You wanted alerts, you got ’em.
Faults capable of producing major earthquakes snake through most of the state—and rupture routinely.
There’s a 46 percent chance that a 7.0 earthquake will strike the LA area in the next 30 years. Without major changes, most Angelenos will be caught off guard when it does.
After Northridge, engineers warned that hundreds of towers could be dangerous in a large earthquake—but the city hasn’t required owners to fix them.
Subway tunnels are not immune to damage during earthquakes—but they’re probably safer than skyscrapers. Here’s why.
Where will they go?
Most of the apartments damaged and destroyed in the Northridge quake were in these dingbat-style buildings.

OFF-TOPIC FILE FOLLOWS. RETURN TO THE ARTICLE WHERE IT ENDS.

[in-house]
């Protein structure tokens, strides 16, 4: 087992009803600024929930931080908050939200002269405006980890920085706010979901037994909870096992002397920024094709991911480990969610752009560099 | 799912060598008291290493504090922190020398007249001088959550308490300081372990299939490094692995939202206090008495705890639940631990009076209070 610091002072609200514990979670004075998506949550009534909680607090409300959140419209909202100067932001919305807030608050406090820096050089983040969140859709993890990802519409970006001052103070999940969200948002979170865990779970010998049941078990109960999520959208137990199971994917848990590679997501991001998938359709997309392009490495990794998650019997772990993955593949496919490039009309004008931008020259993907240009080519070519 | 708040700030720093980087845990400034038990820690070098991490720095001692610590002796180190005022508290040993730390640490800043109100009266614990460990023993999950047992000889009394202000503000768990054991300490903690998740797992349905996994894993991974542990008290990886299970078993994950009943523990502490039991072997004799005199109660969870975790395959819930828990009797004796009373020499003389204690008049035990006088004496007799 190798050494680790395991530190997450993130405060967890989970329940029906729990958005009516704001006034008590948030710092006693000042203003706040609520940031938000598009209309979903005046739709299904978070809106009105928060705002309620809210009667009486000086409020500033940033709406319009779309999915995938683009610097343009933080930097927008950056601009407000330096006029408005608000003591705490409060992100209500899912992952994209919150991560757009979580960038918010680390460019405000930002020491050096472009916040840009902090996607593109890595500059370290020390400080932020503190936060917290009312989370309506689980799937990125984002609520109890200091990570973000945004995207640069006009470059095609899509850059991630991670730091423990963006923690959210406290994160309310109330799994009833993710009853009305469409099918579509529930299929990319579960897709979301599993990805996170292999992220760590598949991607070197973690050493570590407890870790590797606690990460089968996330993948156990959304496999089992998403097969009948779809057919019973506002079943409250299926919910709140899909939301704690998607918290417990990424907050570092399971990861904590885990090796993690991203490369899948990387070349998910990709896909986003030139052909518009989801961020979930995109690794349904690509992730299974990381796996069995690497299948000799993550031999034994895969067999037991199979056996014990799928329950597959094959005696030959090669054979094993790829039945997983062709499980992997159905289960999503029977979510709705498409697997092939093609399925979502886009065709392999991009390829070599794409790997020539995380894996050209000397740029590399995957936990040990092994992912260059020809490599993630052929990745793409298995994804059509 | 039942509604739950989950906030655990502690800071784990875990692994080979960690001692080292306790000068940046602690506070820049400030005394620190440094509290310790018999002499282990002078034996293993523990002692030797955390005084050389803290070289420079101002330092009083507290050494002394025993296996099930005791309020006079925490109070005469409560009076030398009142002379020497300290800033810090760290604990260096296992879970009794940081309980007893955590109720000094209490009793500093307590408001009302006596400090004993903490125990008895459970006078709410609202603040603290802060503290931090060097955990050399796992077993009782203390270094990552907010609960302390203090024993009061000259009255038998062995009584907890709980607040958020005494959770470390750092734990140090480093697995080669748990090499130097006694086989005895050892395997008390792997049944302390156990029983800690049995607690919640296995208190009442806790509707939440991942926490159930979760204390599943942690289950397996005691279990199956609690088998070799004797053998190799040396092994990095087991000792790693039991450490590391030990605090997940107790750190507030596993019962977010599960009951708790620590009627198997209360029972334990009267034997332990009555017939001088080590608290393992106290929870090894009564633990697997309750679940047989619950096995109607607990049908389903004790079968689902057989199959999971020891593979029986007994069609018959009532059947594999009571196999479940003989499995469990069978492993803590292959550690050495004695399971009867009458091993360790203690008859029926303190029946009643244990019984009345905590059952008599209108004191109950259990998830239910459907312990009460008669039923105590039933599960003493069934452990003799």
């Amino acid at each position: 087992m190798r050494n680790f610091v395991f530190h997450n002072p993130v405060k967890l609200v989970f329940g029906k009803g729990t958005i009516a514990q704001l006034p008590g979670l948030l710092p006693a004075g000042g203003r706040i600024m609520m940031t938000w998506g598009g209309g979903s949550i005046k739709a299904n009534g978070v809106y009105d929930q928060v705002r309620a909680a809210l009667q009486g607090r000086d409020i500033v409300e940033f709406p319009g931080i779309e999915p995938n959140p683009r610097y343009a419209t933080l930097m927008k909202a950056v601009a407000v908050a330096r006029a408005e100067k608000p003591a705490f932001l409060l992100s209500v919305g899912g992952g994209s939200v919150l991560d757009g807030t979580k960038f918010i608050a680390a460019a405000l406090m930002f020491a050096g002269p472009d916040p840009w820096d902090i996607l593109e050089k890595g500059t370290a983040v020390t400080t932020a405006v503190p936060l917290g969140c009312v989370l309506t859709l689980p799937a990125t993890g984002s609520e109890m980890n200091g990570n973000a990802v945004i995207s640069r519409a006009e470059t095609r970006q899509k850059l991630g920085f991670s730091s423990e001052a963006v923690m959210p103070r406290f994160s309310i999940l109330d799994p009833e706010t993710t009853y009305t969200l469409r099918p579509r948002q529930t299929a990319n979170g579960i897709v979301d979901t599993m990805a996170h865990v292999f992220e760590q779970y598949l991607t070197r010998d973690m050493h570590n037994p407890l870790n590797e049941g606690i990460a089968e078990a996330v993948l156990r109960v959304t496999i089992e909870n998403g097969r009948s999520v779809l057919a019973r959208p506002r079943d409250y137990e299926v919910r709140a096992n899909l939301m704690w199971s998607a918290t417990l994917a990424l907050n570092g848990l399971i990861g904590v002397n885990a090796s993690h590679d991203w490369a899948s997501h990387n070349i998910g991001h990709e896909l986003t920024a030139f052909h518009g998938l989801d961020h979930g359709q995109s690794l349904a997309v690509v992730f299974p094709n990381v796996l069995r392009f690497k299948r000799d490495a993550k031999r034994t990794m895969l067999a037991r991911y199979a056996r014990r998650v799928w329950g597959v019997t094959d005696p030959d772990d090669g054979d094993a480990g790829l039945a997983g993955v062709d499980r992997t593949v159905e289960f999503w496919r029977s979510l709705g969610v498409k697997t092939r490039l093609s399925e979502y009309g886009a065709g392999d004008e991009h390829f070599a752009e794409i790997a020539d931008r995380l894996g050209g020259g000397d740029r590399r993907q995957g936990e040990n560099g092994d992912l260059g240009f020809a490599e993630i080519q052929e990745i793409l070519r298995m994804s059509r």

Sign up for the Curbed LA Newsletter
Developers and builders will have to reassess the safety of "tall buildings," the study’s authors say.
Filmmakers love to destroy LA.
Most Angelenos know the city is overdue for a major earthquake. But a flood could be more devastating.
It’s better to know now, before the shaking starts.
A rupture along the San Andreas fault, originating near the Grapevine, could produce a quake with a magnitude as high as 7.9.